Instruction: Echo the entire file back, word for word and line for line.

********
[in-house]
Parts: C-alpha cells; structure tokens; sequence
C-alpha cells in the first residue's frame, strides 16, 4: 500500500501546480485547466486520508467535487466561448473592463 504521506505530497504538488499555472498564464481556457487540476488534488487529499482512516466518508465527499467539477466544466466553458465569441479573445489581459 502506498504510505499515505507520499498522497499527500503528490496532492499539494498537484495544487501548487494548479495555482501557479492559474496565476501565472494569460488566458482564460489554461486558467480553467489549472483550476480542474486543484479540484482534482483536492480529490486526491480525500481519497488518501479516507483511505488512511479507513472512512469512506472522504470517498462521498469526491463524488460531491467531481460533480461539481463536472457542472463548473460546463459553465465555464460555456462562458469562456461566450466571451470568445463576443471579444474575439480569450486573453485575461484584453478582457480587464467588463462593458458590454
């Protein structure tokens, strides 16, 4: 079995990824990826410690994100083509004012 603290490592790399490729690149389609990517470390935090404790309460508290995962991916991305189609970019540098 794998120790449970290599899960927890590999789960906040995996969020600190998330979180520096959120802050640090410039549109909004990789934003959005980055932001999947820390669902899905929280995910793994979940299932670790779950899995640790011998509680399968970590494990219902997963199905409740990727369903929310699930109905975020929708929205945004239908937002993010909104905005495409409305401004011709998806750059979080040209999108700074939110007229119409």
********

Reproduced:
[in-house]
Parts: C-alpha cells; structure tokens; sequence
C-alpha cells in the first residue's frame, strides 16, 4: 500500500501546480485547466486520508467535487466561448473592463 504521506505530497504538488499555472498564464481556457487540476488534488487529499482512516466518508465527499467539477466544466466553458465569441479573445489581459 502506498504510505499515505507520499498522497499527500503528490496532492499539494498537484495544487501548487494548479495555482501557479492559474496565476501565472494569460488566458482564460489554461486558467480553467489549472483550476480542474486543484479540484482534482483536492480529490486526491480525500481519497488518501479516507483511505488512511479507513472512512469512506472522504470517498462521498469526491463524488460531491467531481460533480461539481463536472457542472463548473460546463459553465465555464460555456462562458469562456461566450466571451470568445463576443471579444474575439480569450486573453485575461484584453478582457480587464467588463462593458458590454
């Protein structure tokens, strides 16, 4: 079995990824990826410690994100083509004012 603290490592790399490729690149389609990517470390935090404790309460508290995962991916991305189609970019540098 794998120790449970290599899960927890590999789960906040995996969020600190998330979180520096959120802050640090410039549109909004990789934003959005980055932001999947820390669902899905929280995910793994979940299932670790779950899995640790011998509680399968970590494990219902997963199905409740990727369903929310699930109905975020929708929205945004239908937002993010909104905005495409409305401004011709998806750059979080040209999108700074939110007229119409």